This used to not be the case.  If you ask your pops, your grandmother, or anyone else older than you, you’ll see that they had stronger relationships with cars.  Why?  Because cars used to be a lot more temperamental and they’d break.  They were also newer.  They were to the left on the gartner hype cycle.  When a car had issues, you put on your old jeans and you crawled under your car and fixed it.   You build a relationship with your car.  You might have even named your car.  Or kissed it.  My father named his old Land Rover, Sunny.  That name stuck with me.The self-driving car might actually catch on because replacing your car today is less emotional than ever (IMHO).  For most people**, your car is a utility and you are looking to maximize your efficiency in the day.  If you could check your email or text messages on the way to taking your kids to their soccer game, I’m sure you’d chose that over than actually driving the vehicle.

When we do adopt the self-driving car, the actual car itself will be commoditized (if not already) and will move to the fabric of life.  We won’t think about the car, we’ll think about everything we can do while in the car.

 

* If you’ve ever been in a Ferrari, you’ll be amazed at how little is in the car.  It’s about the driving experience, not the cabin experience.

** Not everyone falls into this bucket.  I’d personally want to keep a car that I could drive.  I get a lot of enjoyment out of driving and taking control of the road.

 

 

 

Some Good Reading for This Week

Been a super busy couple of weeks but wanted to highlight some posts/articles that have been getting my attention as of late:

The Internet of Things by Benedict Evans.  This man is smart and gets me thinking.  Great post.  Fred Wilson posts a follow-up this morning.

The NYC b2b list via Bowery Capital.  A major plus since the list has been open-sourced.

Economics of a Small VC by Charlie O’donnell.  Great recap of how a small VC operates and is a great primer for entrepreneurs to understand how that side of the ecosystem operates.

Who Will Fight for your Digital Rights?  by Andrew Parker.  Short but sweet post making you think about who will stand up for your rights/identity online.  Very Mozilla.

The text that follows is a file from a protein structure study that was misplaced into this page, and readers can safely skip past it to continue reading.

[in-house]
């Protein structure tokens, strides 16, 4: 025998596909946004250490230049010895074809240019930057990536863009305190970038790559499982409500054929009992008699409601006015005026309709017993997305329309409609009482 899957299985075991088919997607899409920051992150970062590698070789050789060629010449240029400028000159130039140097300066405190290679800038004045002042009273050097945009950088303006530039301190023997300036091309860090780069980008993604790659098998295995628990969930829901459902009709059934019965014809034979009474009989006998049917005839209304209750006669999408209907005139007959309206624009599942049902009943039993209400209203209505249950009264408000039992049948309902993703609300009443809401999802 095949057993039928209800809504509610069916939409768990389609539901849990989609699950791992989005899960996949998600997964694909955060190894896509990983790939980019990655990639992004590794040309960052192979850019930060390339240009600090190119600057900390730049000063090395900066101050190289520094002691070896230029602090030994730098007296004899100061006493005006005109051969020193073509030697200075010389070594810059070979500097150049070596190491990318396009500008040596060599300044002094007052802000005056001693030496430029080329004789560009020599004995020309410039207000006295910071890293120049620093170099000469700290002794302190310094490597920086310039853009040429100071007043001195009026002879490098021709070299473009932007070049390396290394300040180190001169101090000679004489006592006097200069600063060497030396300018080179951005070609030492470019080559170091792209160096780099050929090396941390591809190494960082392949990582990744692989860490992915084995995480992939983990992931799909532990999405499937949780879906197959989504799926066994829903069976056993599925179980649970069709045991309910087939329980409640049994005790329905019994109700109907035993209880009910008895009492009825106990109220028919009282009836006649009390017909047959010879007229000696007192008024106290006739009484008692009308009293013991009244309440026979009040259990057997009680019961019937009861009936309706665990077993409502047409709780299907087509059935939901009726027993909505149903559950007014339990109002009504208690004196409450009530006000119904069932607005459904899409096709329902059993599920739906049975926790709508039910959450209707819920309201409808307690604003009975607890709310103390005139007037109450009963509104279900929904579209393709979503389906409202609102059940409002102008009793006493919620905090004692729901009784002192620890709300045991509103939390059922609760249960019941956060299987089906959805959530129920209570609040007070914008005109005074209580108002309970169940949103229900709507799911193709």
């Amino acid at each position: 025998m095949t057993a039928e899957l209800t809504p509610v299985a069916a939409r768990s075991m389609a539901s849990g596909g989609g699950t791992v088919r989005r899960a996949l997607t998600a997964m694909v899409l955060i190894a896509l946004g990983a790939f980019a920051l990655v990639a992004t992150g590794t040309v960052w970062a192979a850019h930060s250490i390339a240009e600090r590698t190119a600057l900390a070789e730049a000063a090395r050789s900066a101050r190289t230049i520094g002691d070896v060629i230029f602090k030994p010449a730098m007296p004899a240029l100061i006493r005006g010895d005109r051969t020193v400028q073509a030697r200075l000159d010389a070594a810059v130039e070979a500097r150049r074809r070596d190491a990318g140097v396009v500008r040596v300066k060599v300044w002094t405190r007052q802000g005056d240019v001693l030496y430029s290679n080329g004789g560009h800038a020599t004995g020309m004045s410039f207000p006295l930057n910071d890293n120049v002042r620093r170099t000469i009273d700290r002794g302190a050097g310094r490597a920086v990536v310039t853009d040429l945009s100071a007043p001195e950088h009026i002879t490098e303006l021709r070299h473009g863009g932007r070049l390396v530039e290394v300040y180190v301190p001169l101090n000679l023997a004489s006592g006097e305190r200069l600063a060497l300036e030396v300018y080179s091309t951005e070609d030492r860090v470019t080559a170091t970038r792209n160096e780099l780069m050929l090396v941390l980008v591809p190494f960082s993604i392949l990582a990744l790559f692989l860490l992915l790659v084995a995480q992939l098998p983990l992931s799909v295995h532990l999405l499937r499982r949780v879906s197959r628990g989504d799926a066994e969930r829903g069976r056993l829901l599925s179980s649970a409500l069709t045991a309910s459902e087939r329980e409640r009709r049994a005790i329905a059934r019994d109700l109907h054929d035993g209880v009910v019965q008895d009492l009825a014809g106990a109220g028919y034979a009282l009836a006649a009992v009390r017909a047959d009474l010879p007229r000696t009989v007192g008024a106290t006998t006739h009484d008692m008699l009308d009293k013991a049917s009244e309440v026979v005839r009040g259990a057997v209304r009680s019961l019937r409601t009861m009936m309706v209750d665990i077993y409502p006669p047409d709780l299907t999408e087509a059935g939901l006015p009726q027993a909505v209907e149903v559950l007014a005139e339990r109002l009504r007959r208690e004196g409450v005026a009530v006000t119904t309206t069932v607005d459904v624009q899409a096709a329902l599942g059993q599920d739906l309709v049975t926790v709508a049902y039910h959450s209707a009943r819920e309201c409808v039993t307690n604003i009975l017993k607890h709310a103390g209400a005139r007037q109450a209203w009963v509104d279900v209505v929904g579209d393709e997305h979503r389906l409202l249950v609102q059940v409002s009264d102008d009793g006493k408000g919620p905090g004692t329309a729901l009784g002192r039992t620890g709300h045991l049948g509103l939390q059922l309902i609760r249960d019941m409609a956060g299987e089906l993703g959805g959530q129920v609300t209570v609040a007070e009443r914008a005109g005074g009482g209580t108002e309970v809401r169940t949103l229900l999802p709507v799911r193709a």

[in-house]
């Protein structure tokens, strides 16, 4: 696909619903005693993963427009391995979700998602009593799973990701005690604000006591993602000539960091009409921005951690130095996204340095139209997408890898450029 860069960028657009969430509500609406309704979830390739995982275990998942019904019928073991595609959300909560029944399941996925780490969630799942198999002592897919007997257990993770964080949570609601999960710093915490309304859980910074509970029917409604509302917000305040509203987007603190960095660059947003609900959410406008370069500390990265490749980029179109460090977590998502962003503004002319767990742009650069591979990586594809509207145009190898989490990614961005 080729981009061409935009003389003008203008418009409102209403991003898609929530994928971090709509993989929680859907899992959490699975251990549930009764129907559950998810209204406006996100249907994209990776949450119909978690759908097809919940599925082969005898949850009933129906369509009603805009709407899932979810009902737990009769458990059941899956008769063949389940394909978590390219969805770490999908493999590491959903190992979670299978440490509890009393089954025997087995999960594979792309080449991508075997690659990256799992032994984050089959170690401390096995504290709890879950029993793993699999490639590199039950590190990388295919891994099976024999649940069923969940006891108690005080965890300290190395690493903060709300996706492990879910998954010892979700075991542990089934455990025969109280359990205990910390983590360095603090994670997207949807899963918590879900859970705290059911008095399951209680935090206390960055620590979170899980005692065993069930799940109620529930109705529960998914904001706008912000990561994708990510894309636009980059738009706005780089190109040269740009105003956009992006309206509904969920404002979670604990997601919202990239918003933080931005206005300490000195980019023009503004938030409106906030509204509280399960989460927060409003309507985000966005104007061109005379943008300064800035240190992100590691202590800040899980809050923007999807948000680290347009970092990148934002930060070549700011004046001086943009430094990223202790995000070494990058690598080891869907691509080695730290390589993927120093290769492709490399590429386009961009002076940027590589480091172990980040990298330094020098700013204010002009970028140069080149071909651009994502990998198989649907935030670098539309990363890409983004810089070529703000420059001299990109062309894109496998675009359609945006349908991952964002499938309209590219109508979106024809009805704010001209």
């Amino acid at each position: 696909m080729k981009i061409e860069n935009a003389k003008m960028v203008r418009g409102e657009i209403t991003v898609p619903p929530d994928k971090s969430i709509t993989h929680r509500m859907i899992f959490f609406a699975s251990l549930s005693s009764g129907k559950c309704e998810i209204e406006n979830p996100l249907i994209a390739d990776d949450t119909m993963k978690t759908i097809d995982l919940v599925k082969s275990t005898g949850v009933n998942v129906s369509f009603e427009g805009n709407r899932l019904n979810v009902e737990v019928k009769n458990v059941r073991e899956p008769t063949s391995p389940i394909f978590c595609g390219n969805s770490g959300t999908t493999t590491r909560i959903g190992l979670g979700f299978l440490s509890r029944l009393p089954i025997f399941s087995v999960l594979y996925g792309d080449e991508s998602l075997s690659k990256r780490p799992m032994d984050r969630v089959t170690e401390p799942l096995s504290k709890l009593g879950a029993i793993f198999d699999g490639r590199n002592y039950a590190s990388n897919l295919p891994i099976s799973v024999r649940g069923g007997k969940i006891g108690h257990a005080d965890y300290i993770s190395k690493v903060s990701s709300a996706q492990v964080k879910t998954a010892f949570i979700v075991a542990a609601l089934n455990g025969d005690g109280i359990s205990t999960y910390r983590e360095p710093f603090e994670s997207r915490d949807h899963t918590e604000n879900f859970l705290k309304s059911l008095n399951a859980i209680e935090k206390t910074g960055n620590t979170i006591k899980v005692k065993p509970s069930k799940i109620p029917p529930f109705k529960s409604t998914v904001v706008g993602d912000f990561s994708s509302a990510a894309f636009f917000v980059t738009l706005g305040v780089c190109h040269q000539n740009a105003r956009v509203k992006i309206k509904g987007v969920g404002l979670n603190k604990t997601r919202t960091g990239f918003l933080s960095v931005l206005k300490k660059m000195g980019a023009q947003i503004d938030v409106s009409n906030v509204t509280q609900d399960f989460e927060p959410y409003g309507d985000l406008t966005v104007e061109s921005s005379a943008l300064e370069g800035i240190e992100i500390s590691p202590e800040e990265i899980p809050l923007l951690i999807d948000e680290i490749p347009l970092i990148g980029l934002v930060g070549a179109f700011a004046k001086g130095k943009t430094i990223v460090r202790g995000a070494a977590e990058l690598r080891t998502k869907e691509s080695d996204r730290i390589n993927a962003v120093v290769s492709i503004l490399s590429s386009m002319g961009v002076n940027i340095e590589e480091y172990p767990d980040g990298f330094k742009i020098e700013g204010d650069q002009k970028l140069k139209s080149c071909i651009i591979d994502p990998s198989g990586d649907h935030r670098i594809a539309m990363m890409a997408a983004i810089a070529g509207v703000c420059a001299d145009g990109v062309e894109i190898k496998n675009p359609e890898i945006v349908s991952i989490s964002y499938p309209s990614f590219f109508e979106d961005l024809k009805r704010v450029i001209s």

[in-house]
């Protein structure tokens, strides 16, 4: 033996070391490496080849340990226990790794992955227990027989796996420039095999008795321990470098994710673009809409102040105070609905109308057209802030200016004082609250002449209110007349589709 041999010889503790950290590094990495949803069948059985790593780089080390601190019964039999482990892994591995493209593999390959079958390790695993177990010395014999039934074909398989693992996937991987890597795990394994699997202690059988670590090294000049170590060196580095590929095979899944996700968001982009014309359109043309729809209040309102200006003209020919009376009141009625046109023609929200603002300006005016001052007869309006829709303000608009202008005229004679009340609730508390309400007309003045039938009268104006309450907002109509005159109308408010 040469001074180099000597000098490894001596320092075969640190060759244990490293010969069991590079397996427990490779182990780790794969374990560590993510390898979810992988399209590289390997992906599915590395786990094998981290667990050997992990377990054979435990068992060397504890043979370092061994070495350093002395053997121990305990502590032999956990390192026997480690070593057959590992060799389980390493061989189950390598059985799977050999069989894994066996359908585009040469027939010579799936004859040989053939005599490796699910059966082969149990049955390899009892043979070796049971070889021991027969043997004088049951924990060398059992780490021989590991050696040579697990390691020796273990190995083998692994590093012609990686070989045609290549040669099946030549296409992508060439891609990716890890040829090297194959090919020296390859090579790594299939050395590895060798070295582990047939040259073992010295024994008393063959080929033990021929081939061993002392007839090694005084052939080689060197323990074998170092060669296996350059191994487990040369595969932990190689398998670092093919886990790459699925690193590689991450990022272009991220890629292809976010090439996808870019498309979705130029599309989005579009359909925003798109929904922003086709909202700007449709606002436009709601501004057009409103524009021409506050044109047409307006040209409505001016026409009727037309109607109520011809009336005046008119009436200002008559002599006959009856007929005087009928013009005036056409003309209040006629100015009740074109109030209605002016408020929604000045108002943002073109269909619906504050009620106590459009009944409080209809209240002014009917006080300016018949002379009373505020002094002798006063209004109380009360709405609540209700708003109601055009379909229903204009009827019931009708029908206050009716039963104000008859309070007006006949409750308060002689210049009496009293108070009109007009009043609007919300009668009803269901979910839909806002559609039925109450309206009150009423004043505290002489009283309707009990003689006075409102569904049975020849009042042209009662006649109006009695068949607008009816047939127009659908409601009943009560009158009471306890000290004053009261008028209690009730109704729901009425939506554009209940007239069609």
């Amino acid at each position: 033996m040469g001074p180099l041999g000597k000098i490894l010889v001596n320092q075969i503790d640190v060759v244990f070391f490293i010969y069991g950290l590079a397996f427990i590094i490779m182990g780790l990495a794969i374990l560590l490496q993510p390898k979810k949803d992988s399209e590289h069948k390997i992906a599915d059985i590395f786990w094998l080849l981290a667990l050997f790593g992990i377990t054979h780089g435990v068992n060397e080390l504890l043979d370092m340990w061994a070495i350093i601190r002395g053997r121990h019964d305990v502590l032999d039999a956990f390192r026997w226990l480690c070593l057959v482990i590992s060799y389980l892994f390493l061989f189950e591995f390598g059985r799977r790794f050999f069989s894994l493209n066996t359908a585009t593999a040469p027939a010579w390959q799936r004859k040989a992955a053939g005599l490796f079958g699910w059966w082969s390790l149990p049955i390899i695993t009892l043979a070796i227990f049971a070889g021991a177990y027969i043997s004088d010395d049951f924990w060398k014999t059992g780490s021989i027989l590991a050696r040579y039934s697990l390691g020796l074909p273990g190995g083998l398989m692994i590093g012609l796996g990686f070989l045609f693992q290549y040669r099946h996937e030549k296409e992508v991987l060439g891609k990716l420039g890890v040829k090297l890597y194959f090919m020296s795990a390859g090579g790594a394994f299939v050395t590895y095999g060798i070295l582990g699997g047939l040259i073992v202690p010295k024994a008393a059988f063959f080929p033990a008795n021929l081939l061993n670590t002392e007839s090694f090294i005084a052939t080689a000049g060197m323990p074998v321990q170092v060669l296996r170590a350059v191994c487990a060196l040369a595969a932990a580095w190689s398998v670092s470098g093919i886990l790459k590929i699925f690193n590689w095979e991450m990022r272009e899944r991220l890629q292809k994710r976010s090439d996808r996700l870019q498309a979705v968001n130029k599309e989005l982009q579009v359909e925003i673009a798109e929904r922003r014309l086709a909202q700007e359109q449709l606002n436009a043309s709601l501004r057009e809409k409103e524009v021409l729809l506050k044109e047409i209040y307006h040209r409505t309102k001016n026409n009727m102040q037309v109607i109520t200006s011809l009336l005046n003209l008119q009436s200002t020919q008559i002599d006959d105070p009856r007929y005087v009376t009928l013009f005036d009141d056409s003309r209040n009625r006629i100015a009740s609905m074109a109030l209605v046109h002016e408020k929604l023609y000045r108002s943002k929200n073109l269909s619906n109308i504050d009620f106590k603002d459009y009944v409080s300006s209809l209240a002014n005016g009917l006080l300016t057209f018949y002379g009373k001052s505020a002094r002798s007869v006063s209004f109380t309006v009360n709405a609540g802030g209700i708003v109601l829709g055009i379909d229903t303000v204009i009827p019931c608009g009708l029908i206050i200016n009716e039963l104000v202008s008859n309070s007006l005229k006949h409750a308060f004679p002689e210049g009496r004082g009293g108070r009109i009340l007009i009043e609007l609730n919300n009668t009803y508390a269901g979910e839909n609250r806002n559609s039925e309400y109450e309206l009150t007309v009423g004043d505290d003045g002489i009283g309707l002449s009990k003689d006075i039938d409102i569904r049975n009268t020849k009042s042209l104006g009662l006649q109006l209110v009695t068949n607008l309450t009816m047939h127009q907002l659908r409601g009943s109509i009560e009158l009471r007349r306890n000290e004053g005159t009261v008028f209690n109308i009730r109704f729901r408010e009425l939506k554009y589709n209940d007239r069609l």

#codecon  Sorta upset (at myself) that I forgot to get a ticket and book my travel.  This conference flew under my radar.  Looking forward to attending next year.

Zero to One.  Blake sent me an advanced copy of his new book with Peter Thiel.  Excited to read it.

Fubnub.  Excited to check out this new project by uberhacker Kevin Marshall.  Should be a better way to take notes.  Also, Amol has a new co that’s focused on note-taking (which pushes email’s boundaries) as well called Knotable.  Check that out.

Any good posts I’ve missed?

Google Controls 41.8% of total Internet Ad Spend

I was doing some financial modeling for a new initiative we’re thinking about at work and wanted to see how many ad dollars there were per Internet user.  Based on my simple calculations, it’s on average* $40.88 per user, per year.

And ….by the way, Google controls around 41.8% of total Internet ad spending.  Wow.

Internet Ad Spending

 

 

 

 

 

 

* Note, I said average above.  We know that some markets value users higher than others.
** Link to the Google doc with above information is here

VRM, The Intention Economy, and The Thank You Economy

It’s not uncommon for me to get the questions, what looks interesting to you these days? … or where are you focused?  Since joining Mozilla, I’ve filtered pretty much all of my knowledge and history with “user empowerment” and the area I keep coming back to is the quiet but growing VRM space.  For those unfamiliar with the term, it’s Vendor Relationship Management, the opposite and complimentary tool of CRM:  Customer Relationship Management.